The sequel to the mega-viral disaster that was Kony 2012 may only be 20 minutes long, but financier-turned-humanitarian Ben Keesey still manages to gravely insult the intelligence of an audience clearly more awake and aware than he and the corporate-financiers behind Invisible Children would like to admit. Surely though, they are more than aware of the real revolution they’ve scratched the surface of - a population no longer swayed by slick marketing campaigns and who are more than ready to confront such deception. That is why Invisible Children has not only disabled comments on their latest piece of propaganda, but have also disabled the rating system for their video.
Image: Kony 2012: Part II. Ratings and comments have been disabled exposing “activism 2.0” as the one way predetermined, monolithic, corporate-funded agenda it was all along. (click image to enlarge)
Just like traditional corporate propaganda, Invisible Children has become a one-way marketing operation - while posing as an “activism 2.0” exercise, it denies activists any opportunity to express their views, influence the debate, or sway the agenda in any shape form or way - much like Soros-funded infiltrators did to the Occupy Wall Street movement right before it petered out. You are given the illusion of being a part of something bigger than yourself when in reality you are simply being used by a monolithic unilateral predetermined agenda.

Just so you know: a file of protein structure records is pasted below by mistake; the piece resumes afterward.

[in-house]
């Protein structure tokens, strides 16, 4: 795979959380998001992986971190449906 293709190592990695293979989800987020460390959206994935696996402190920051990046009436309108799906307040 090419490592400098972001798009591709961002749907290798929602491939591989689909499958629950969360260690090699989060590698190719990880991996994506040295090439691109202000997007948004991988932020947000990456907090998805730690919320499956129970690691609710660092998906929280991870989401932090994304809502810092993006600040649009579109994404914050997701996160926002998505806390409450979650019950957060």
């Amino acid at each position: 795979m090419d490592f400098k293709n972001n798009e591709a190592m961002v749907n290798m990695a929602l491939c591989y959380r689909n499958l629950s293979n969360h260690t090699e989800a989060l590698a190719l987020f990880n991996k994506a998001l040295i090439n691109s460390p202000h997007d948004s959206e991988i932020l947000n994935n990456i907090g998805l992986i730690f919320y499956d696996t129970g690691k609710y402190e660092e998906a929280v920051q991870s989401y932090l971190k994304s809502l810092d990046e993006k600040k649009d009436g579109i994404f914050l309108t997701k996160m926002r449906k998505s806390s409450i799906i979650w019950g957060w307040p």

Bigger than Kony: Selling the R2P Pretext
Keesey, in his pro-imperial infomercial, begins by citing a 2005 UN World Summit “outcome” titled “the responsibility to protect” which is drafted verbatim from a 2001 report titled, “The Responsibility to Protect,”- published by the ad hoc “International Commission on Intervention and State Sovereignty (ICISS). The commission consisted of members drawn from the Fortune 500-Soros funded International Crisis Group (Fidel Ramos, Cyril Ramaphosa), the Lowy Institute, the Council on Foreign Relations, and members of both Western governments and their armed forces. It is a doctrine created exclusively for the benefit of justifying wars of opportunity, profit, and conquest by former colonial rulers to recommence the golden age of global subjugation and plundering.
Already R2P has been horribly abused in Libya, where violence was purposefully triggered by the very nations behind the R2P doctrine, then insidiously used as a pretext to militarily intervene. Their intervention saw weapons, money, air support, and diplomatic legitimacy granted to vicious, racist, genocidal terrorists, notorious for decades of violence not only in Libya, but in Afghanistan and Iraq. NATO’s assistance to these terrorists, falling under the banner of the Libyan Islamic Fighting Group (LIFG), has not only plunged Libya into perpetual chaos, but has seen these rearmed, reinvigorate terrorists carry their campaign as far east as Syria and as far west as Mali.
Ironically, Keesey in his “Kony 2012 Part II” video implicates Syria as another prime candidate for R2P intervention. It is ironic because Syria is another nation ravaged by violence openly fueled by the UN, NATO, and their junior Arab League partners, with the “Free Syrian Army” itself armed, funded, and directed by NATO-backed Libyan LIFG commander Abdul Hakim Belhaj all under the pretext of the R2P agenda.